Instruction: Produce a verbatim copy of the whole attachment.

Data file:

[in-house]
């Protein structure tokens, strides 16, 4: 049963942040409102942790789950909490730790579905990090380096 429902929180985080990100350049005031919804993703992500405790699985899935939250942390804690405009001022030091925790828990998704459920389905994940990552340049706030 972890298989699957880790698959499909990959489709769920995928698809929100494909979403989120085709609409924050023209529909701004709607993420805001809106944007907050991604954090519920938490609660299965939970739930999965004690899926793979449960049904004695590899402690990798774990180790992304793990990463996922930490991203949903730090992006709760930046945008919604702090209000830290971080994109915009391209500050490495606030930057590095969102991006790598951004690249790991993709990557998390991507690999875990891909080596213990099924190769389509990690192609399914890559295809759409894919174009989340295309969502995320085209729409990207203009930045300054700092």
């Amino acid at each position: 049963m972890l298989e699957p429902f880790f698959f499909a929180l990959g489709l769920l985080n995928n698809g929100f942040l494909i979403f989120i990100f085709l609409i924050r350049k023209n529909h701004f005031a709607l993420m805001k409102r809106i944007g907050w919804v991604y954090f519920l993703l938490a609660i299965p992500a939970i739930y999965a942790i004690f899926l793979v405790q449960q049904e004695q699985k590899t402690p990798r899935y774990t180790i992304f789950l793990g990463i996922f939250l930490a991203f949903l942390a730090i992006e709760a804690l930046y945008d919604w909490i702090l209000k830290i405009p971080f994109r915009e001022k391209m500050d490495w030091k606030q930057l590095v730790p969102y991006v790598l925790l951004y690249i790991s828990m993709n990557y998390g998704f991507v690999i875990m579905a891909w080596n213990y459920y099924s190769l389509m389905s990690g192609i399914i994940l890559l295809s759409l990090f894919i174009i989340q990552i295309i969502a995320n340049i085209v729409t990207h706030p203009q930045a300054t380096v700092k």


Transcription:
[in-house]
């Protein structure tokens, strides 16, 4: 049963942040409102942790789950909490730790579905990090380096 429902929180985080990100350049005031919804993703992500405790699985899935939250942390804690405009001022030091925790828990998704459920389905994940990552340049706030 972890298989699957880790698959499909990959489709769920995928698809929100494909979403989120085709609409924050023209529909701004709607993420805001809106944007907050991604954090519920938490609660299965939970739930999965004690899926793979449960049904004695590899402690990798774990180790992304793990990463996922930490991203949903730090992006709760930046945008919604702090209000830290971080994109915009391209500050490495606030930057590095969102991006790598951004690249790991993709990557998390991507690999875990891909080596213990099924190769389509990690192609399914890559295809759409894919174009989340295309969502995320085209729409990207203009930045300054700092």
């Amino acid at each position: 049963m972890l298989e699957p429902f880790f698959f499909a929180l990959g489709l769920l985080n995928n698809g929100f942040l494909i979403f989120i990100f085709l609409i924050r350049k023209n529909h701004f005031a709607l993420m805001k409102r809106i944007g907050w919804v991604y954090f519920l993703l938490a609660i299965p992500a939970i739930y999965a942790i004690f899926l793979v405790q449960q049904e004695q699985k590899t402690p990798r899935y774990t180790i992304f789950l793990g990463i996922f939250l930490a991203f949903l942390a730090i992006e709760a804690l930046y945008d919604w909490i702090l209000k830290i405009p971080f994109r915009e001022k391209m500050d490495w030091k606030q930057l590095v730790p969102y991006v790598l925790l951004y690249i790991s828990m993709n990557y998390g998704f991507v690999i875990m579905a891909w080596n213990y459920y099924s190769l389509m389905s990690g192609i399914i994940l890559l295809s759409l990090f894919i174009i989340q990552i295309i969502a995320n340049i085209v729409t990207h706030p203009q930045a300054t380096v700092k």